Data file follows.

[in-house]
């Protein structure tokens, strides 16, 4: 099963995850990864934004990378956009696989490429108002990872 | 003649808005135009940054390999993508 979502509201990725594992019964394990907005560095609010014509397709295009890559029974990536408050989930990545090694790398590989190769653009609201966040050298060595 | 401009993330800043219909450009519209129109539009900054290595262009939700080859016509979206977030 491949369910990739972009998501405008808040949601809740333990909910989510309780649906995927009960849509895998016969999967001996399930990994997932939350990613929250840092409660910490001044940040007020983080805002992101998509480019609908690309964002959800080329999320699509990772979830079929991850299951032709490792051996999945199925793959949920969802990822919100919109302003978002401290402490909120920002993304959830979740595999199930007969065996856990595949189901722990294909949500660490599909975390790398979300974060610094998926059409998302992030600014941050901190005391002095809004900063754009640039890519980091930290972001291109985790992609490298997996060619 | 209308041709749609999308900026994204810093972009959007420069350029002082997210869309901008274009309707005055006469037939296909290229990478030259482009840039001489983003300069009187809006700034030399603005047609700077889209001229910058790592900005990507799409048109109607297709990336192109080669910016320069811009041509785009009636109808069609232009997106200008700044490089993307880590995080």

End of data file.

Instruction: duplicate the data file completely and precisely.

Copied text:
[in-house]
């Protein structure tokens, strides 16, 4: 099963995850990864934004990378956009696989490429108002990872 | 003649808005135009940054390999993508 979502509201990725594992019964394990907005560095609010014509397709295009890559029974990536408050989930990545090694790398590989190769653009609201966040050298060595 | 401009993330800043219909450009519209129109539009900054290595262009939700080859016509979206977030 491949369910990739972009998501405008808040949601809740333990909910989510309780649906995927009960849509895998016969999967001996399930990994997932939350990613929250840092409660910490001044940040007020983080805002992101998509480019609908690309964002959800080329999320699509990772979830079929991850299951032709490792051996999945199925793959949920969802990822919100919109302003978002401290402490909120920002993304959830979740595999199930007969065996856990595949189901722990294909949500660490599909975390790398979300974060610094998926059409998302992030600014941050901190005391002095809004900063754009640039890519980091930290972001291109985790992609490298997996060619 | 209308041709749609999308900026994204810093972009959007420069350029002082997210869309901008274009309707005055006469037939296909290229990478030259482009840039001489983003300069009187809006700034030399603005047609700077889209001229910058790592900005990507799409048109109607297709990336192109080669910016320069811009041509785009009636109808069609232009997106200008700044490089993307880590995080």